David Monteith / KUAR

Even though Arkansas wasn’t in the path of totality for Monday's solar eclipse, people in the state came together at different locations and took joy watching as the moon covered much of the sun.

Phil Stein was among the hundreds who gathered at Riverfront Park in Little Rock at one of several watch parties organized by the Central Arkansas Library System.

marijuana
npr.org

The Arkansas Medical Marijuana Association has named a Fayetteville physician as the chairman of its board of directors.

The association says in a statement Monday that Dr. Regina Thurman would replace Dr. Steve Cathey on the board. The group says Cathey chose not to serve on its board to avoid the appearance of a conflict of interest with his position as chairman of the Arkansas State Medical Board.

The group says it'll be a "leading voice" for cultivators, distributors and business serving the medical marijuana industry.

Sonny Burgess
Colinedward828 / Wikimedia Commons

Albert "Sonny" Burgess, who was an early pioneer of what became known as rockabilly music, has died in his native Arkansas.

The Dillinger Funeral Home in Newport says Burgess died Friday in Little Rock. He was 88.

Burgess was among a group of singers in the mid-1950s who mixed rhythm and blues with country and western music. The sound became known as rockabilly and included Elvis Presley, Johnny Cash and Jerry Lee Lewis.

solar eclipse 2017
NASA

Tales of viewing solar eclipses are passed down through the generations. In Arkansas they have made their way into family histories and narratives of identity, even for those who were too young to understand it. That has helped build the anticipation about Monday's rare eclipse.

Michael Hibblen
Governor's Office

Gov. Asa Hutchinson shared his thoughts with a national audience on President Trump's response to violence at a white supremacist rally in Charlottesville. In an interview Friday on NPR's All Things Considered, the Arkansas Republican said the president needs to send a clear message that "white supremacy, neo-Nazism has no place in American values."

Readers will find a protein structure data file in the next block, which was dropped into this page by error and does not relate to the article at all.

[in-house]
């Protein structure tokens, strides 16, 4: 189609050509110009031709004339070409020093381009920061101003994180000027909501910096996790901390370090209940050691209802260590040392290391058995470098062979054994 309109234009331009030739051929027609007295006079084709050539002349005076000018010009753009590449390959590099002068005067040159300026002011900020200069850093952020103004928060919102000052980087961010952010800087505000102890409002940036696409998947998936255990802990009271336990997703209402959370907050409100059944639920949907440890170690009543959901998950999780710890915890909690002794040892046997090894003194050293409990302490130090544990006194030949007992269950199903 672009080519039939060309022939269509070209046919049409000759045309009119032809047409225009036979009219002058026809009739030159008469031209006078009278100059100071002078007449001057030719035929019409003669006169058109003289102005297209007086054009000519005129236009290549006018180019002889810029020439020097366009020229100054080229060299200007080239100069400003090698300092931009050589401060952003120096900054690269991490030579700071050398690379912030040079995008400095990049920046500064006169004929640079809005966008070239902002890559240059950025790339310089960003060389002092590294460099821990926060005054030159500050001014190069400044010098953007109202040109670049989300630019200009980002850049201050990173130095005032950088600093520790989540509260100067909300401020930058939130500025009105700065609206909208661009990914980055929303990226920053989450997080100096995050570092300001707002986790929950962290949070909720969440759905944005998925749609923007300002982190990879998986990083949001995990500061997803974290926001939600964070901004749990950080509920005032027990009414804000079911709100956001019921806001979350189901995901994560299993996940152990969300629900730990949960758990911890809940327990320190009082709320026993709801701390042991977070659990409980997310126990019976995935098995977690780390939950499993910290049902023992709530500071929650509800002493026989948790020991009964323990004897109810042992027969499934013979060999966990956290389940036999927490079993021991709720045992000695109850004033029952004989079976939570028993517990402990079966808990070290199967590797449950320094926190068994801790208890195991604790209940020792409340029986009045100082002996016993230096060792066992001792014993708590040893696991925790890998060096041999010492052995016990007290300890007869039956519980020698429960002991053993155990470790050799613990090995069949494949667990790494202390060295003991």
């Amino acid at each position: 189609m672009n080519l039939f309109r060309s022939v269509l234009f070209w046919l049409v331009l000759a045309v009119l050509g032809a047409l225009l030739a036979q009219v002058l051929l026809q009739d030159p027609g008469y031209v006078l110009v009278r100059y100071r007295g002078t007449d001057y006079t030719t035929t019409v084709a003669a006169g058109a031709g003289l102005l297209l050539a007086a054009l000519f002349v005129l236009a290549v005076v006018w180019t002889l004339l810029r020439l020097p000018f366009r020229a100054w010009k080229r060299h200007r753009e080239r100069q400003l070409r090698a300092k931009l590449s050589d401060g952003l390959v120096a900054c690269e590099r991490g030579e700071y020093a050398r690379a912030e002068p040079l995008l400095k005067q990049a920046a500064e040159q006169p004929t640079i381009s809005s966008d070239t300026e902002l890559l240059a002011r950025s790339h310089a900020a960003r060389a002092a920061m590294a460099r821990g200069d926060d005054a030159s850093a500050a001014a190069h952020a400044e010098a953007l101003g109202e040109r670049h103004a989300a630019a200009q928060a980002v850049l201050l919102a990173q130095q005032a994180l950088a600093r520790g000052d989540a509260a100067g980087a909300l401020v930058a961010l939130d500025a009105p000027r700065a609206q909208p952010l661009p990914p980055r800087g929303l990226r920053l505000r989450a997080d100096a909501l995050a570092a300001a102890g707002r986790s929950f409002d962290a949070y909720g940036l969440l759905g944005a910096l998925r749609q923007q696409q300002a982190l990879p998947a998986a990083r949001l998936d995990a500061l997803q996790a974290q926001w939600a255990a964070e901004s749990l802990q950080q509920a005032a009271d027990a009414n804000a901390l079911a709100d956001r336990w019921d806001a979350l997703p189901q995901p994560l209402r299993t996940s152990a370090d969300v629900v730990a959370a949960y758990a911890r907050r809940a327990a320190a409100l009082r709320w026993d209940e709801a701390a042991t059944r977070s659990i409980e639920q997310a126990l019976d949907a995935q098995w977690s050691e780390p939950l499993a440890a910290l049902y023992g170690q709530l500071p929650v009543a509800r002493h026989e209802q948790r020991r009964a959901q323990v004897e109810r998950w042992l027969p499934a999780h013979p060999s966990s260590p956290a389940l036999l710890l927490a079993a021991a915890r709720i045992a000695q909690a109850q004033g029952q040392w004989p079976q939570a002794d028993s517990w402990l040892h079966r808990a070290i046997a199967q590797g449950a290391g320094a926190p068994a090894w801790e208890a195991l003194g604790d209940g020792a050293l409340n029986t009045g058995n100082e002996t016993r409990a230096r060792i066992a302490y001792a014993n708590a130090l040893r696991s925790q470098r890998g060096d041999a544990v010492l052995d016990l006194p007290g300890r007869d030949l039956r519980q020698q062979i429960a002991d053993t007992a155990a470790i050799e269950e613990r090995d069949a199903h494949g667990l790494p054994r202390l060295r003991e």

But Hutchinson also spoke against the removal of Confederate statues and monuments, saying it would be dismantling history.  

Michael Hibblen / KUAR News

An attorney for an Arkansas death row inmate is asking Gov. Asa Hutchinson to deny Attorney General Leslie Rutledge’s request to set a date for his execution. Jack Gordon Greene was sentenced to death for the 1991 murder of Sidney Jethro Burnett at his home in Johnson County.

Greene’s court-appointed attorney is John C. Williams with the office of the Federal Public Defender. He argues that Greene’s declining mental state could render his execution unconstitutional.

A monument to the women of the Confederacy on Arkansas's Capitol grounds.
Jacob Kauffman / KUAR

Events in Charlottesville, Virginia have sparked discussions in Arkansas about the proper response to Nazis and the Ku Klux Klan, as well as renewed debate about the meaning of Confederate monuments. Take a listen to KUAR's interviews with state Rep. Bob Ballinger and pastor, judge, and author Wendell Griffen.

The Confederate soldiers monument at the state Capitol.
Jacob Kauffman / KUAR

The Democratic Party of Arkansas is calling for the removal of all Confederate monuments on public grounds. The state Legislature is not currently in session and no Democrats have volunteered themselves to lead any such effort. But the state party said in a statement that Confederate monuments only belong in museums and on private land.

“The time has come for these symbols of our past to be placed in museums and privately owned spaces rather than to continue to occupy public lands.

Eclipse
NASA

Arkansas will join much of the U.S. Monday in seeing a partial eclipse of the sun for the first time in almost 100 years. Local experts say the state will see a lot of sun coverage, producing unusual sights in the daytime sky.

Dr. Tony Hall, an astronomy professor at the University of Arkansas at Little Rock, says people all over the nation can see a partial or full eclipse.

Attorney General Leslie Rutledge today has asked Gov. Asa Hutchinson to set the next execution, this after the state made international news for scheduling eight executions in 11 days in April in order to make use of a lethal injection drug set to expire May 1.

Arkansas's three-drug execution protocol calls for midazolam, vecuronium bromide and potassium chloride, in that order. The state's supply of midazolam expired May 1. The state doesn't have any alternative protocol to execute anyone sentenced to death. 

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